Taiwan zoo fined after birth of 'ligers'

Aug 16, 2010
This photo taken by Huang Kuo-nan, the owner of Taiwan's "World Snake King Education Farm" in Kuijen, shows two baby "ligers" -- hybrids of lions and tigresses -- bred at the farm. Huang will face a fine of up to 50,000 Taiwan dollars (1,600 USD) for breeding wildlife animals without prior approval from the authorities.

A private zoo in Taiwan has become the first on the island to see the birth of "ligers", hybrids of lions and tigresses, with the owner facing a fine for violating wildlife rules, officials said Monday.

The three cubs were born Sunday at the "World Snake King Education Farm" in the south, but one of them died almost immediately, the farm's owner Huang Kuo-nan told AFP.

"The pregnancy of the tigress caught me totally unprepared," Huang said. "The and the tigress have been kept in the same cage since they were cubs more than six years ago, and nothing happened."

But the Tainan county government said Huang will face a fine of up to 50,000 Taiwan dollars (1,600 US dollars) for breeding wildlife without prior approval from the authorities.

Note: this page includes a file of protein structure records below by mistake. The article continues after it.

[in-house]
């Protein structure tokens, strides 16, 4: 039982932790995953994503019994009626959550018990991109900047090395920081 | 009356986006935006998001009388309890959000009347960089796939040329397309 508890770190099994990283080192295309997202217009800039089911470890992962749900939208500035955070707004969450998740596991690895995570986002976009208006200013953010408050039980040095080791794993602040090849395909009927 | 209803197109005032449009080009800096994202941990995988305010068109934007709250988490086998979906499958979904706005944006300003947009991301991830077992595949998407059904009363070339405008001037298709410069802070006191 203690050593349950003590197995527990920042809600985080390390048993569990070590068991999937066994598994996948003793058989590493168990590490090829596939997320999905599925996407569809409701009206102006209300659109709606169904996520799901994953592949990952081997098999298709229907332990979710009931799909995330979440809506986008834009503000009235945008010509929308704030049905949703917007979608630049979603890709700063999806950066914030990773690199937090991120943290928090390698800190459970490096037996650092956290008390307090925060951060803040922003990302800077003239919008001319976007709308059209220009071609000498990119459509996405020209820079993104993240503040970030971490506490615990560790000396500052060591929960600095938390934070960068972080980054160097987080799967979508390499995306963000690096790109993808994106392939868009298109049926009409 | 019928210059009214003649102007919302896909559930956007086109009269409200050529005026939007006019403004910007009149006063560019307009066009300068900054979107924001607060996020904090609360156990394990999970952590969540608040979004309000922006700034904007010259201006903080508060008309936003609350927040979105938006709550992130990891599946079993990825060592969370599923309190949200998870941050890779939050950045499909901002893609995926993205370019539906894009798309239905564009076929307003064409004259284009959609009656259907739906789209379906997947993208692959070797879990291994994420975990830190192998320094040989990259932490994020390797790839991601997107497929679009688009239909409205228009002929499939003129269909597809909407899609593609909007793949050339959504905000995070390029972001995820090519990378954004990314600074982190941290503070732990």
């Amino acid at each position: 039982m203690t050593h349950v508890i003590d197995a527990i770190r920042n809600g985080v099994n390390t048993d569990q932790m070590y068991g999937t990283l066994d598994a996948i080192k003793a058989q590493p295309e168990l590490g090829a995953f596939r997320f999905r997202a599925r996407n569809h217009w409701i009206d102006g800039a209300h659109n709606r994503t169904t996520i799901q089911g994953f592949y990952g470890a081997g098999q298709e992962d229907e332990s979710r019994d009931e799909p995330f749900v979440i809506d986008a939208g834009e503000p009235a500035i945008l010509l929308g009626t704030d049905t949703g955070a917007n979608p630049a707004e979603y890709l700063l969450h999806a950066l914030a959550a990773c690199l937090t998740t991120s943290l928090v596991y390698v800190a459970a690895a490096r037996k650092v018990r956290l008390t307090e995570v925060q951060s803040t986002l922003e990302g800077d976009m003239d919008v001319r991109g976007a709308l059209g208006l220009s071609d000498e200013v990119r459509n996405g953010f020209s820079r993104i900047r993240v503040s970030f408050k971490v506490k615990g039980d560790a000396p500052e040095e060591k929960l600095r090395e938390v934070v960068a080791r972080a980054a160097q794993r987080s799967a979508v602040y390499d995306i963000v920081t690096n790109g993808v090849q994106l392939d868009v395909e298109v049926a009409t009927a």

According to the Taipei-based Apple Daily, there are only around 10 surviving ligers in the world, with adult ligers capable of growing much larger than average lions.

Explore further: Conservation and immunology of wild seabirds: Vaccinating two birds with one shot

add to favorites email to friend print save as pdf

Related Stories

Dell loses Taiwan consumer lawsuit: report

Jun 06, 2010

A group of Taiwanese consumers have won a lawsuit forcing US computer giant Dell to honour bargains the firm says it offered in error on the Internet, it was reported Sunday.

Scientists track Siberian tiger cubs

Oct 26, 2005

U.S. Wildlife Conservation Society researchers and their Russian colleagues have fitted three 40-day-old Siberian tiger cubs with radio tracking collars.

Answers sought in sea lion decline

Dec 08, 2006

Researchers from the University of Alaska-Fairbanks and the state said they want a fuller picture about why Alaska's sea lion population is falling.

Recommended for you

Nature offers video of 10 cutest animals of 2014

18 hours ago

(Phys.org)—The journal Nature has released a video that ventures a bit from its traditional strictly-science approach to technical journalism—it's all about the cutest animal stories of the past year ( ...

Big data and the science of the Christmas tree

21 hours ago

Often called the "Cadillac of Christmas trees," the Fraser Fir has everything a good Christmas tree should have: an even triangular shape, a sweet piney fragrance, and soft needles that (mostly) stay attached ...

User comments : 0

Please sign in to add a comment. Registration is free, and takes less than a minute. Read more

Click here to reset your password.
Sign in to get notified via email when new comments are made.